When you resort to using Google Adwords you’re signalling to everyone else (including your competition) the quality of your organic content is poor. People trust natural and hate fakes. When you buy your way to the top, which is what you’re doing with Google AdWords you are saying you will buy your way through rather than earn your way up and people always prefer the real deal. Companies who show the hard graft.

My advice is if you can’t beat them, don’t buy them. Double down on producing regular, quality content on a consistent and compelling basis that rewards your customers for the time they spend reading it.


You need to have a growth mindset, not a closed one. You don’t know everything and nor does any of us. Einstein never did and admitted as much, so we mere mortals should be the same.

The most intelligent people I know are the first ones to say “I don’t know.”

They are curious instead. The best rural marketing managers are those that are hungry and committed to life-long learning and continual improvement. They are secure enough in themselves and their own professional self-worth that instead of protecting their position due to their fear of being exposed about what they don’t know or should know, they welcome and encourage new ideas and insights from all areas both internal and external.

They want to be coached, they listen and they learn. Be a growth mindset marketer, not a closed one. Don’t be one of those “gatekeepers”.


Facebook and Linked are littered with meaningless, crap content. Self-serving dross that people serve up hoping someone will engage with. Sometimes they even have to pay for sponsored content. Epic fail. Most of the time the interaction is so low they might as well be talking to themselves.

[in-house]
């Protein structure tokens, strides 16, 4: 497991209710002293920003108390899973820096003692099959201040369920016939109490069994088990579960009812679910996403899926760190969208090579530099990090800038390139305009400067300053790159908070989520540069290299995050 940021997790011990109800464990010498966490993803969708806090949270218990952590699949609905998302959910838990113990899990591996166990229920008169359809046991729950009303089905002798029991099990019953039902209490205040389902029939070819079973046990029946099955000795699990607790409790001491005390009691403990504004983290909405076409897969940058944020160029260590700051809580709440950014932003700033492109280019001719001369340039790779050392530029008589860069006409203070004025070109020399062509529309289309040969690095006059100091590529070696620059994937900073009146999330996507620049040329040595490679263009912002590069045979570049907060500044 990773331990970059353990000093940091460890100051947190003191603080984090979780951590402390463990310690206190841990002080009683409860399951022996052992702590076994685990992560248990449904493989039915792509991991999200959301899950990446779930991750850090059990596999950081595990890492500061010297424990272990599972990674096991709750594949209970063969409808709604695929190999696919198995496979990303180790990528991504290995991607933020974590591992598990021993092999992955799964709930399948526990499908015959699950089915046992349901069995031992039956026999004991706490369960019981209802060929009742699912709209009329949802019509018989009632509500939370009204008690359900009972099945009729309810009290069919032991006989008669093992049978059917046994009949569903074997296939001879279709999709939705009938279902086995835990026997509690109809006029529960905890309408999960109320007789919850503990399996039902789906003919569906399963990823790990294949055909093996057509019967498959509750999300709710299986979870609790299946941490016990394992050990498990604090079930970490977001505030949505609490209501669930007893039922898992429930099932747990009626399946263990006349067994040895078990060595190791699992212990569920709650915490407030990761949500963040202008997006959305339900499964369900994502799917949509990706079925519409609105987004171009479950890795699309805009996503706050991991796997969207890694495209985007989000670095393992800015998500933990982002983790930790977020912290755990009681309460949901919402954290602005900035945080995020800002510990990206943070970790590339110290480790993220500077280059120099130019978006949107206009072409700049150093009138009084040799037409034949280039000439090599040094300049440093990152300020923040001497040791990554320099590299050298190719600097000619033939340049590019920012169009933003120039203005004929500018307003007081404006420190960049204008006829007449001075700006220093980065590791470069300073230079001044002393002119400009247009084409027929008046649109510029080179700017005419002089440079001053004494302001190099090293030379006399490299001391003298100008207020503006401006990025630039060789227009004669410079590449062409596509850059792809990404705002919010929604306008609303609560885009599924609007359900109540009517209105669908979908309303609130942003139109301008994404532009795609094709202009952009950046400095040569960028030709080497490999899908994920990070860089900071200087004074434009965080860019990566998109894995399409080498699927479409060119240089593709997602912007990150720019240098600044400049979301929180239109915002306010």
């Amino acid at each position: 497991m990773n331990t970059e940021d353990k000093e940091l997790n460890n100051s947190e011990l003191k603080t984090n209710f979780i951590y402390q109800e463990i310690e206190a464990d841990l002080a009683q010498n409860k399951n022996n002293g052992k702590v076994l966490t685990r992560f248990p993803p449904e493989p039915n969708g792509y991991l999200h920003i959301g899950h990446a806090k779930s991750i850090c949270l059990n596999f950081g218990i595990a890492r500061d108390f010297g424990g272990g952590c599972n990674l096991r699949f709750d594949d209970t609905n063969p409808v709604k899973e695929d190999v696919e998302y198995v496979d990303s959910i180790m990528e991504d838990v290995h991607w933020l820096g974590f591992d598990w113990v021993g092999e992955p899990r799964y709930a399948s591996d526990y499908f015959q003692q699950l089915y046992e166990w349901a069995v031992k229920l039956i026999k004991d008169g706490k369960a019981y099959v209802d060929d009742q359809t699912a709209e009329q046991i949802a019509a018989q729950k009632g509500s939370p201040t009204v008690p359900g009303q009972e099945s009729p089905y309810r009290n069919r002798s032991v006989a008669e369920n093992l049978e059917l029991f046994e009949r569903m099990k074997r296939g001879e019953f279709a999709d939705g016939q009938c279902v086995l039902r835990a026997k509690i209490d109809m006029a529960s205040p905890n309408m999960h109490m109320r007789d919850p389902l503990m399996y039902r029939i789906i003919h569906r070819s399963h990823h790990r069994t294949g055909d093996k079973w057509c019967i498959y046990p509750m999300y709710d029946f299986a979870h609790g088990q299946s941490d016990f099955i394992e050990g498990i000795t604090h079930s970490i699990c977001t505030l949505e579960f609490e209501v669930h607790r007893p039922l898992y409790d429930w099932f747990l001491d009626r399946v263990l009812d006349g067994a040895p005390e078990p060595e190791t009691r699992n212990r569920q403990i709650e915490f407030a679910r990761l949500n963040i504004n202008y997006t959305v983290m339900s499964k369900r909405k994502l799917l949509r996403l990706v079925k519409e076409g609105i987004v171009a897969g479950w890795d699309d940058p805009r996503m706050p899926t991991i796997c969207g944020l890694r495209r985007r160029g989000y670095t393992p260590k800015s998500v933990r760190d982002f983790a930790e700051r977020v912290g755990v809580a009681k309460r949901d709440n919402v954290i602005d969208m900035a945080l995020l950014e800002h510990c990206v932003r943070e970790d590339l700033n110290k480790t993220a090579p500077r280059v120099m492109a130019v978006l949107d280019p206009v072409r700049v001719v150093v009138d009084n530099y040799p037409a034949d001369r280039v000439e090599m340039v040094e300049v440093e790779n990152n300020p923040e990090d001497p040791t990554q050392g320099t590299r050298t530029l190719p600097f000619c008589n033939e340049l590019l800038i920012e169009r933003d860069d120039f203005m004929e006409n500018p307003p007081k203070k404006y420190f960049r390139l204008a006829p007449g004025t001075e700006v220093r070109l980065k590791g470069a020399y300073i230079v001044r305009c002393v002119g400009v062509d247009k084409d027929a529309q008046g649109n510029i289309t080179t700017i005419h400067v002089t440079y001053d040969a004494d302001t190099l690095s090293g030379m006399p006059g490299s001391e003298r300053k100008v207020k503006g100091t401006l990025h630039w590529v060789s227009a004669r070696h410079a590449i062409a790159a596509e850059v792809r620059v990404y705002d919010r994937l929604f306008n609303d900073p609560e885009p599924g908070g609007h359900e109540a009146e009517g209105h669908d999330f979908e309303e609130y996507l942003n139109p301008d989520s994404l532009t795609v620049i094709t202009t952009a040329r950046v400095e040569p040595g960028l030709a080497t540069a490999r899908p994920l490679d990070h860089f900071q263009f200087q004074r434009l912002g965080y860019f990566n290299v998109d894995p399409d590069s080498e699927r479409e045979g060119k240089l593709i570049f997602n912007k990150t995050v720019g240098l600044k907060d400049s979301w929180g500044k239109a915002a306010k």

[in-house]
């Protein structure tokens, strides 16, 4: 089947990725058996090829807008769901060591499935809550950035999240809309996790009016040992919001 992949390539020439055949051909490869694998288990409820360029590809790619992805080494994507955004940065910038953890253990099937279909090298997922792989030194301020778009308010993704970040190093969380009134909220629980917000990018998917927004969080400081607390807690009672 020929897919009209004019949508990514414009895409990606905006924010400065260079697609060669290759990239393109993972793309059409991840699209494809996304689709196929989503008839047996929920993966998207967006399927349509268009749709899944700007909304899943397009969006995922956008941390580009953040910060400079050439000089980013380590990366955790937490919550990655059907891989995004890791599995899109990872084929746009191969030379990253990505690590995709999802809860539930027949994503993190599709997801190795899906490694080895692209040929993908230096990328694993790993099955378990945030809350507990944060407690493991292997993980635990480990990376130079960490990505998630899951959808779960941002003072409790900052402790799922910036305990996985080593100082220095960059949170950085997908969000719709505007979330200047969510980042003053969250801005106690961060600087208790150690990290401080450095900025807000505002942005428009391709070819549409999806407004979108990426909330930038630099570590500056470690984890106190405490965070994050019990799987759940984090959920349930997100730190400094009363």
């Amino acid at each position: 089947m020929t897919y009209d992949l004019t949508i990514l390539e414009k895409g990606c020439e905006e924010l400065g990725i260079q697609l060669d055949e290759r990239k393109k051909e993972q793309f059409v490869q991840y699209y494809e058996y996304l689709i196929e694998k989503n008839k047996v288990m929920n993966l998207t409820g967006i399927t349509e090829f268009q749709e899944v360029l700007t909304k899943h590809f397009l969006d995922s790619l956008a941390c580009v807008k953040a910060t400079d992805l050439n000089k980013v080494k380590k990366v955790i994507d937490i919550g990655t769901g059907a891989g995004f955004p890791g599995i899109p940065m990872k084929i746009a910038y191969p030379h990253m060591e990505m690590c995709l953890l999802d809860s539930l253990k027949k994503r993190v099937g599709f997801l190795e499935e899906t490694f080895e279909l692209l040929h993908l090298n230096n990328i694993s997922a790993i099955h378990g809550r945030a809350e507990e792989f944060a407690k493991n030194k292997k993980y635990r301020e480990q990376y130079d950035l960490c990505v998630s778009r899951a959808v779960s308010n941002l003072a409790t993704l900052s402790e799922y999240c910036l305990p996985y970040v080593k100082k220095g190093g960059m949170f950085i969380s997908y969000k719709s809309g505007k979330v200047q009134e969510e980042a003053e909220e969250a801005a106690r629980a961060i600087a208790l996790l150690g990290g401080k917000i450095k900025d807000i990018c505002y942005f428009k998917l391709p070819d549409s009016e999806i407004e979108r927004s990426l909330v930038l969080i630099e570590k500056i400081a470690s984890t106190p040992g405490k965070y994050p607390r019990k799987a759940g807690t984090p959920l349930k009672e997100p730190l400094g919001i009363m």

Their reward? Being ignored or unfollowed.

They forget the fact that they need to build a relationship first before asking for a sale. No one gets married on the first date. “Here, buy my stuff.” “Why?” Build a relationship by giving them something they want and need. Serve instead of sell.

And remember, content is king and consistency is key.


This is why so few marketing managers ever make it to the Board Table (Christopher Luxton of Air NZ is a rare example). Most marketing managers can’t read a balance sheet let alone understand net profit or ROA. These metrics are the commercial language of C Suite. Get with it. Understand the concept of cost benefit analysis and NVP.

Remember, if you’re not round the table you’re on the menu.


I’ve seen this go very wrong too many times to tell in my career.

“I have a mate who works for an agency who can help us…”

Those immortal words are the wheels that start to fall off because there was misplaced trust from the outset. The briefing process wasn’t rigorous or robust because the right questions weren’t asked upfront because neither party knows the fundamental questions they need to ask. Their hot shot creative team doesn’t know their DM from dry cows, their MS from ME or their actives from their adjuvants. Worse, the provider they were guilted into using is guessing on the job or a generalist pretending to know the nuances of rural. They always get exposed in the end. And it can expose you as well. It’s a biased emotive decision, at best.

Do your homework and save your friendship. Make sure your provider can do the job and has the track record, talent and testimonials to back it up. Any good provider’s job is to make you look good, not bad, by getting the right results for you.


I hope these are useful. What have we missed? I would be very grateful to hear from business owners on how they define and reward great rural marketing managers. What do they do that separates them from others? What defines the difference between good from great? What traits, skills and attributes do they look for most?